Dunwich was recorded in Domesday as "Duneuuic", and appears on John Speed's 1610 as Dunwiche.

Coastal erosion means that most of this Saxon settlement, which was once a prosperous sea port with up to nine churches, is now almost totally lost. A market was established here in the 9th century but the town's decline really started in the 13th century after the Great Storm of 1286 when many merchants left and the town stagnated. The aftermath of a big storm in 1328 meant that by about 1350 over 400 houses and the harbour had been lost to the sea.

An ancient tunnel is said to run from the Ship Inn to the now ruined Greyfriars' Monastery.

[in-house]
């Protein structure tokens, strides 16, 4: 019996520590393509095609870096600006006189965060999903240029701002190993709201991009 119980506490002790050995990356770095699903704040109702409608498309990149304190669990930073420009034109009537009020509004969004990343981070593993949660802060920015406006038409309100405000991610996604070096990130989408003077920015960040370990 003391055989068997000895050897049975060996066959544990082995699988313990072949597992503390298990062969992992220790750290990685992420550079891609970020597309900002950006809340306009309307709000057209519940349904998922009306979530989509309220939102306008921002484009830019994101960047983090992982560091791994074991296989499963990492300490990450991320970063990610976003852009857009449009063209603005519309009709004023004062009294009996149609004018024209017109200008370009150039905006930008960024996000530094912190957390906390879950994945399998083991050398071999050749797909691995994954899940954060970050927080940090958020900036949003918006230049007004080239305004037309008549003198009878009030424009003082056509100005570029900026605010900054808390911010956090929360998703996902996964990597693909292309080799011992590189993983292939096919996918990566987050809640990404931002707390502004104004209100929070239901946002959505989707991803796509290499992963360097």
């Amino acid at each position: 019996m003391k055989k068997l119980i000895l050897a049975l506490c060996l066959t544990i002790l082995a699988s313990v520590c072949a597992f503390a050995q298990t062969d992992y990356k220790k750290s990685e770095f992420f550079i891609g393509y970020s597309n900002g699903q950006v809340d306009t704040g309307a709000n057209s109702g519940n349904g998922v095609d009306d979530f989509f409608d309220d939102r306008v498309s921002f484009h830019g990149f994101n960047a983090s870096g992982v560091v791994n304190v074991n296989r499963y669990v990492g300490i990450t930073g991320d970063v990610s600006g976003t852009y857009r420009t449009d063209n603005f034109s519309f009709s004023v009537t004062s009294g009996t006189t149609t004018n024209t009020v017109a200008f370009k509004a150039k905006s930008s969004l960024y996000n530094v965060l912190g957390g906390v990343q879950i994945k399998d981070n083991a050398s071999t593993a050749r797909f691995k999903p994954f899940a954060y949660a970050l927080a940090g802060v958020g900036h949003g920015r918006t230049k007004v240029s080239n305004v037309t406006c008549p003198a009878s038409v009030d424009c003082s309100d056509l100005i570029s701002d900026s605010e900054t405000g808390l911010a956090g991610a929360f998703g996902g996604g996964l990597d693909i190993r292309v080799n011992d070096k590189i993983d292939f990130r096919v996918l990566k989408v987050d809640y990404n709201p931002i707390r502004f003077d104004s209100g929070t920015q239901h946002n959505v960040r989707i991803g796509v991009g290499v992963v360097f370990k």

By the early 19th century Dunwich had become a classic "rotten borough", still returning two Members to Parliament despite having a population of barely 20, and was disenfranchised after electoral reform in 1832. Today it is best known for the pub and the local fish and chip cabin set close to the low sand cliffs.


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